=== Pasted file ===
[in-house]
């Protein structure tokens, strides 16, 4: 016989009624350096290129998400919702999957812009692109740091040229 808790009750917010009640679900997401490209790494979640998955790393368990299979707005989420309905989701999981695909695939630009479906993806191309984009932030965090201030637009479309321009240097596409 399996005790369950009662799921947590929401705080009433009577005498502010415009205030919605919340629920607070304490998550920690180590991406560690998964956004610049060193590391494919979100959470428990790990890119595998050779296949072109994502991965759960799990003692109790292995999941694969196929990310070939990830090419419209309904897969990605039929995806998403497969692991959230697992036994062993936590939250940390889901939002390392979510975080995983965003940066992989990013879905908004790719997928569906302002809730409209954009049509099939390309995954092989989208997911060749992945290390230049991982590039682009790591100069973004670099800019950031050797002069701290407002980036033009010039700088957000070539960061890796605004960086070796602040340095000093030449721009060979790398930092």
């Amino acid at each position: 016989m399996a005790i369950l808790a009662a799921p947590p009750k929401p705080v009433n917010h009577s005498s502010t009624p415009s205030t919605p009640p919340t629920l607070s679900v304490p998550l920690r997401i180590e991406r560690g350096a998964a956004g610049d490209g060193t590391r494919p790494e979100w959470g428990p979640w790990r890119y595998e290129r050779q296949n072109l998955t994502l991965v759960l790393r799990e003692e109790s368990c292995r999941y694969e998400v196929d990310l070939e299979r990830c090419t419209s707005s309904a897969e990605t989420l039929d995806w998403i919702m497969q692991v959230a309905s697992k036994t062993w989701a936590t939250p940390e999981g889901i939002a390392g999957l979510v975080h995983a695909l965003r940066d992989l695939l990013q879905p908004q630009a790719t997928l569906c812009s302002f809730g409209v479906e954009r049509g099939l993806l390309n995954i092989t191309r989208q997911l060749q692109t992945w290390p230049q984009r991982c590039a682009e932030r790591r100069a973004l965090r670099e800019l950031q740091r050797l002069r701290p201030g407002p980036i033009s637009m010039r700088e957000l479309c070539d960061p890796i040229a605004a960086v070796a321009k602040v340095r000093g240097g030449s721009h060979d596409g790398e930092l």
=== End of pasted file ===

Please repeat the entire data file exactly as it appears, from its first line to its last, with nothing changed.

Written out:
[in-house]
């Protein structure tokens, strides 16, 4: 016989009624350096290129998400919702999957812009692109740091040229 808790009750917010009640679900997401490209790494979640998955790393368990299979707005989420309905989701999981695909695939630009479906993806191309984009932030965090201030637009479309321009240097596409 399996005790369950009662799921947590929401705080009433009577005498502010415009205030919605919340629920607070304490998550920690180590991406560690998964956004610049060193590391494919979100959470428990790990890119595998050779296949072109994502991965759960799990003692109790292995999941694969196929990310070939990830090419419209309904897969990605039929995806998403497969692991959230697992036994062993936590939250940390889901939002390392979510975080995983965003940066992989990013879905908004790719997928569906302002809730409209954009049509099939390309995954092989989208997911060749992945290390230049991982590039682009790591100069973004670099800019950031050797002069701290407002980036033009010039700088957000070539960061890796605004960086070796602040340095000093030449721009060979790398930092």
């Amino acid at each position: 016989m399996a005790i369950l808790a009662a799921p947590p009750k929401p705080v009433n917010h009577s005498s502010t009624p415009s205030t919605p009640p919340t629920l607070s679900v304490p998550l920690r997401i180590e991406r560690g350096a998964a956004g610049d490209g060193t590391r494919p790494e979100w959470g428990p979640w790990r890119y595998e290129r050779q296949n072109l998955t994502l991965v759960l790393r799990e003692e109790s368990c292995r999941y694969e998400v196929d990310l070939e299979r990830c090419t419209s707005s309904a897969e990605t989420l039929d995806w998403i919702m497969q692991v959230a309905s697992k036994t062993w989701a936590t939250p940390e999981g889901i939002a390392g999957l979510v975080h995983a695909l965003r940066d992989l695939l990013q879905p908004q630009a790719t997928l569906c812009s302002f809730g409209v479906e954009r049509g099939l993806l390309n995954i092989t191309r989208q997911l060749q692109t992945w290390p230049q984009r991982c590039a682009e932030r790591r100069a973004l965090r670099e800019l950031q740091r050797l002069r701290p201030g407002p980036i033009s637009m010039r700088e957000l479309c070539d960061p890796i040229a605004a960086v070796a321009k602040v340095r000093g240097g030449s721009h060979d596409g790398e930092l």